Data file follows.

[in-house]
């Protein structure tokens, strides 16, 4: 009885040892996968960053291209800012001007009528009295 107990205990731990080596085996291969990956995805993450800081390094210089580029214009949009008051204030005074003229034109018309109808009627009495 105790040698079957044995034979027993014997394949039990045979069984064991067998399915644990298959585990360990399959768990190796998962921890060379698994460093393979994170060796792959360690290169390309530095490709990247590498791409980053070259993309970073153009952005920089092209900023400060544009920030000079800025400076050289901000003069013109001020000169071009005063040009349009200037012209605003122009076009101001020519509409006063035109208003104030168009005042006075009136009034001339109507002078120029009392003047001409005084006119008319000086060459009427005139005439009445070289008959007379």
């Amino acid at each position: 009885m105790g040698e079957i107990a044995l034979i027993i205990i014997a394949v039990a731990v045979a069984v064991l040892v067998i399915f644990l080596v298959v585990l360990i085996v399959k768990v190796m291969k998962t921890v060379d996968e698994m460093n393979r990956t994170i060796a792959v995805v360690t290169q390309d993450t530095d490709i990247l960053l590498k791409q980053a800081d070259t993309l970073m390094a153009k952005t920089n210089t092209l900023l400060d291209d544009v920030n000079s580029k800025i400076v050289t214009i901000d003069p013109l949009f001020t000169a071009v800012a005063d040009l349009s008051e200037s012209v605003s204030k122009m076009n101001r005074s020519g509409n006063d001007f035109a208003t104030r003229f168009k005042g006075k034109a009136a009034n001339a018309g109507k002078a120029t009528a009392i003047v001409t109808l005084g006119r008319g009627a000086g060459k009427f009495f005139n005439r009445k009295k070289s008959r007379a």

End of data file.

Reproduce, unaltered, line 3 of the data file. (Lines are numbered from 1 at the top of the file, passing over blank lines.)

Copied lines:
């Amino acid at each position: 009885m105790g040698e079957i107990a044995l034979i027993i205990i014997a394949v039990a731990v045979a069984v064991l040892v067998i399915f644990l080596v298959v585990l360990i085996v399959k768990v190796m291969k998962t921890v060379d996968e698994m460093n393979r990956t994170i060796a792959v995805v360690t290169q390309d993450t530095d490709i990247l960053l590498k791409q980053a800081d070259t993309l970073m390094a153009k952005t920089n210089t092209l900023l400060d291209d544009v920030n000079s580029k800025i400076v050289t214009i901000d003069p013109l949009f001020t000169a071009v800012a005063d040009l349009s008051e200037s012209v605003s204030k122009m076009n101001r005074s020519g509409n006063d001007f035109a208003t104030r003229f168009k005042g006075k034109a009136a009034n001339a018309g109507k002078a120029t009528a009392i003047v001409t109808l005084g006119r008319g009627a000086g060459k009427f009495f005139n005439r009445k009295k070289s008959r007379a």